Your Mother was a Hamster

Some ethical vegans do not eat animals or animals products because those animals are “sentient” beings. Another ethical vegan says animals have “beliefs, desires, an emotional life, etc.” and therefore they should not be eaten.But why should either of these criteria be the dividing point between the morally acceptable to be eaten (plants) and that which is morally unacceptable to be eaten (animals)? More importantly, how can any description of nature provide a normative conclusion?

The theory of evolution explains that all creatures have descent from the first life. Therefore, on this theory, plants and bacteria are just somewhat more distant cousins to man than is an ape or an actual cousin. Where along this continuum should the ethical/unethical line be drawn? Claiming that it is at the animal/plant boundary is arbitrary. Why not save the plants and eat only bacteria?

Evolution can provide no normative conclusion on what can be eaten and what cannot be eaten. If it is cannibalism to eat your 3rd cousin (i.e. a human) is it not also cannibalism to eat your 10,000th counsin (i.e. an ape)? But then, if it is immoral and cannabilistic to eat an ape, then so it is to eat your 10^6th cousin, the bacterium.

Thus, it seems, the ethical vegan (and evolutionist) has two logical choices. 1. All things, including men, are to be eaten. 2. Nothing at all that is living is to be eaten. This results in anarchistic cannabalist warfare on the one hand, and complete starvation on the other.

I’m sure glad I’m not an ethical vegan.

Christianity, the Bible, has a fully sensible solution to this quandary. It teaches that there are species, defined “kinds” that are unrelated and distinct from one another. Also, it teaches that man has been given dominion over the land, plants, and animals. There is a clear distinction between man and all other life. We are to eat of the others as we chose. Not only does this mean we can eat (hooray!) but also that we shouldn’t eat each other (double hooray!). But, even more importantly, this means there is such a thing as “man” and “animal” and “plant.” For, with the theory of evolution kinds cannot be adequately non-arbitrarily defined as all living beings are on the same continuum of life. Under evolution your ancestors were not human and your future offspring will not be either. In fact, (to quote the great Monty Python) it is possible that looking back many generations your “mother was a hamster.”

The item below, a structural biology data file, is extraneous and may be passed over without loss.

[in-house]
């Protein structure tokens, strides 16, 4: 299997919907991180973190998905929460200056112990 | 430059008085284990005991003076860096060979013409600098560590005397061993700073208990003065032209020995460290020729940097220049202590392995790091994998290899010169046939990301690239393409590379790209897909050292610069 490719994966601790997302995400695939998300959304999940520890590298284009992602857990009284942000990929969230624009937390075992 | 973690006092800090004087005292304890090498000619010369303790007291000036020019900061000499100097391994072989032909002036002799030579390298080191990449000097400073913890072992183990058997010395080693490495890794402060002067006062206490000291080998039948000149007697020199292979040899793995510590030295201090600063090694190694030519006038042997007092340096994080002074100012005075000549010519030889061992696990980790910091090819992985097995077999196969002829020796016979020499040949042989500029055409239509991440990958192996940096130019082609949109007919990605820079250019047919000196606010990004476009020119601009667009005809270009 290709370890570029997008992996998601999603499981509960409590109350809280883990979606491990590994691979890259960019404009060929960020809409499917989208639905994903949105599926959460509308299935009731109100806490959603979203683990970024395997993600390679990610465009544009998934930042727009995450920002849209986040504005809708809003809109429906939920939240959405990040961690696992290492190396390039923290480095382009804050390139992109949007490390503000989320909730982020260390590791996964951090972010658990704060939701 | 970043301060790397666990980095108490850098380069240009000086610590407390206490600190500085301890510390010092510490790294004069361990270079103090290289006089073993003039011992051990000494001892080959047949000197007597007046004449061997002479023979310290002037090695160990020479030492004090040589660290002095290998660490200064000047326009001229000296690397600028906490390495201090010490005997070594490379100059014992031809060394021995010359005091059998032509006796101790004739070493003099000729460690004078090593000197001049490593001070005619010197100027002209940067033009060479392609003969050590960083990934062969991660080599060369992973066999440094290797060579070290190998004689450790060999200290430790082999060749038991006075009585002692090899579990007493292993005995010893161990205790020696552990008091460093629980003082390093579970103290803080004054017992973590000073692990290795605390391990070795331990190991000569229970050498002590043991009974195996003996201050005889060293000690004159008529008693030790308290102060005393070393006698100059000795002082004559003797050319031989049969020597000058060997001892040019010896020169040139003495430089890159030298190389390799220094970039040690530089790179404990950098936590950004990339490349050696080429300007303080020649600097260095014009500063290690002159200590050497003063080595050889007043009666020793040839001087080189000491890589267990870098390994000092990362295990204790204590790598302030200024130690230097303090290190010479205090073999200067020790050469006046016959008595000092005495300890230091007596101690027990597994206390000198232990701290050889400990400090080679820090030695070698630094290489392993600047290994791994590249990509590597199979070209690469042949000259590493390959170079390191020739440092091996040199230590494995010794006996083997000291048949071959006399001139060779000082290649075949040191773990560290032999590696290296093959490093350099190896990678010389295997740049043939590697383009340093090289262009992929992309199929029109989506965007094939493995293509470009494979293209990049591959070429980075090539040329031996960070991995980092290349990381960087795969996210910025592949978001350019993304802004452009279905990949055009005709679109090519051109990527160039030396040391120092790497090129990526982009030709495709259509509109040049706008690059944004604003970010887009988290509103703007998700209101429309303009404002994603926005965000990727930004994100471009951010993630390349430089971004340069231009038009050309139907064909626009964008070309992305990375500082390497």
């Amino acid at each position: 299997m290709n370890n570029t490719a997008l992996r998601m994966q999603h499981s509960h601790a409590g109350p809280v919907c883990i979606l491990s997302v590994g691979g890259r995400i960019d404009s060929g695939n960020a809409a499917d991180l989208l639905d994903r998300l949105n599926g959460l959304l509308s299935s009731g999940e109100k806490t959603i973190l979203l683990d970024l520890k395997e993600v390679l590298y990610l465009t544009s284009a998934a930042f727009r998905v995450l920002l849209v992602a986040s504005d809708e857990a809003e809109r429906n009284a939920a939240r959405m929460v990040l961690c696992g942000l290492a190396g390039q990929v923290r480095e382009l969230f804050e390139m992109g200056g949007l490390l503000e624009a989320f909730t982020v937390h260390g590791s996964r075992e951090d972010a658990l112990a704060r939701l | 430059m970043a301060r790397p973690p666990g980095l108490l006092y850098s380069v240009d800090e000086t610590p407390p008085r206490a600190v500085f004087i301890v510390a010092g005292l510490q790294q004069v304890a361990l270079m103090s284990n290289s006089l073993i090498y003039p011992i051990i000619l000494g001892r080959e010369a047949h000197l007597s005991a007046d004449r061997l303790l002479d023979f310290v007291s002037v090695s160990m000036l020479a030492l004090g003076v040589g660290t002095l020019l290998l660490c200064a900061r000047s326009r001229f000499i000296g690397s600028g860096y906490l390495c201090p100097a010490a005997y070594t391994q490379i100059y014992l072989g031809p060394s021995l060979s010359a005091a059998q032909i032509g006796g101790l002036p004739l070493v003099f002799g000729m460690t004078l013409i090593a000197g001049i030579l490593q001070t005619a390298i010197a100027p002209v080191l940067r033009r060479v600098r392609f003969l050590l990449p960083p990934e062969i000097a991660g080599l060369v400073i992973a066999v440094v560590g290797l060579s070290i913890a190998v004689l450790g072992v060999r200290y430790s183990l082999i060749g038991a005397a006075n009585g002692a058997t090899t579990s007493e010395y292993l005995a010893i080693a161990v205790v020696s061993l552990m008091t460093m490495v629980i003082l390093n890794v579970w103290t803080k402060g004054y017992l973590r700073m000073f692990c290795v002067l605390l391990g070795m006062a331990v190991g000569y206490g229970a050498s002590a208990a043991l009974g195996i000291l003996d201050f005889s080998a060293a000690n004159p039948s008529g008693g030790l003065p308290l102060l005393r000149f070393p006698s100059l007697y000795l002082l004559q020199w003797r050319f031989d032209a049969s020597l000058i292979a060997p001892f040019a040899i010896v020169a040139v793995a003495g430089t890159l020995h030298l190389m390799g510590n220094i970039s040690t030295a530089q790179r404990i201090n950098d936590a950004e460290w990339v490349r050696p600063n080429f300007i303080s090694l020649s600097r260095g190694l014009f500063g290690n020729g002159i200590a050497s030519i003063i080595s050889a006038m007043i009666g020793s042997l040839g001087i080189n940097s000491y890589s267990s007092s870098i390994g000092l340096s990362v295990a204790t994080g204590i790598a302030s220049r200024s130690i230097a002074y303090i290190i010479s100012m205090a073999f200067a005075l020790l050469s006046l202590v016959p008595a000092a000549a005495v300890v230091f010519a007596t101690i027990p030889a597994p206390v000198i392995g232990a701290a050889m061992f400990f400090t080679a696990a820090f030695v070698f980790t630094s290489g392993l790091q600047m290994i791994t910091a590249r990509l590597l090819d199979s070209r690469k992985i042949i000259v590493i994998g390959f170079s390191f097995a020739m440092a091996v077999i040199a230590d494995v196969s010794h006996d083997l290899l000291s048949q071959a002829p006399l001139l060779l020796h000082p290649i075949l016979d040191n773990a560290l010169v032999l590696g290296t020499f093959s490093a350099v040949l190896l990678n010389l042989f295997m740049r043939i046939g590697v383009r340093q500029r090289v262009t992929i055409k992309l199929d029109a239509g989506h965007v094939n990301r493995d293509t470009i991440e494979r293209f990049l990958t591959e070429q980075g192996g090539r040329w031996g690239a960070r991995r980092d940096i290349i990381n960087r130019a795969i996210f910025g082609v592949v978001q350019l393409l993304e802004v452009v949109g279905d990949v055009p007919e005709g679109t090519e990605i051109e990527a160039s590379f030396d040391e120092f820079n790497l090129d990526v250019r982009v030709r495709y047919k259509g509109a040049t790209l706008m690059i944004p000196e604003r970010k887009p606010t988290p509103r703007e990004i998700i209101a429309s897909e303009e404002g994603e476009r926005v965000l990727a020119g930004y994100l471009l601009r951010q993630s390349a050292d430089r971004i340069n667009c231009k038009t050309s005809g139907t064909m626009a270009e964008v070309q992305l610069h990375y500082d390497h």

About douglasdouma

I am a husband to beautiful wife, an ordained minister in the Reformed Presbyterian Church - Hanover Presbytery, and founder of Sola - Appalachian Christian Retreat ( In addition to blogging at this site I am the author of The Presbyterian Philosopher - The Authorized Biography of Gordon H. Clark (Wipf&Stock, 2017) and compiling editor of Clark and His Correspondents: Selected Letters of Gordon H. Clark (Trinity Foundation, 2017). I have a bachelor degree in mechanical engineering (University of Michigan), a master's in business administration (Wake Forest University) and a master of divinity (Sangre de Cristo Seminary). I'm an avid hiker, having completed a northbound thru-hike of the Appalachian trail in 2013 and the first 500 miles of the Pacific Crest Trail in 2016.
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One Response to Your Mother was a Hamster

  1. Steve M says:

    “how can any description of nature provide a normative conclusion?” It cannot. One cannot get an ought from an is. The empiricist not only cannot determine, on any rational basis, what he or anyone else “ought” or “ought not” to eat, but he cannot determine anything else that he or anyone else ought to do or not do. Unfortunately, many, who claim to be operating empirically, make moral judgements that their supposed empiricism would not allow. They simply borrow from the Christian world view when they find it necessary to impose their inconsistent moral opinions on others.

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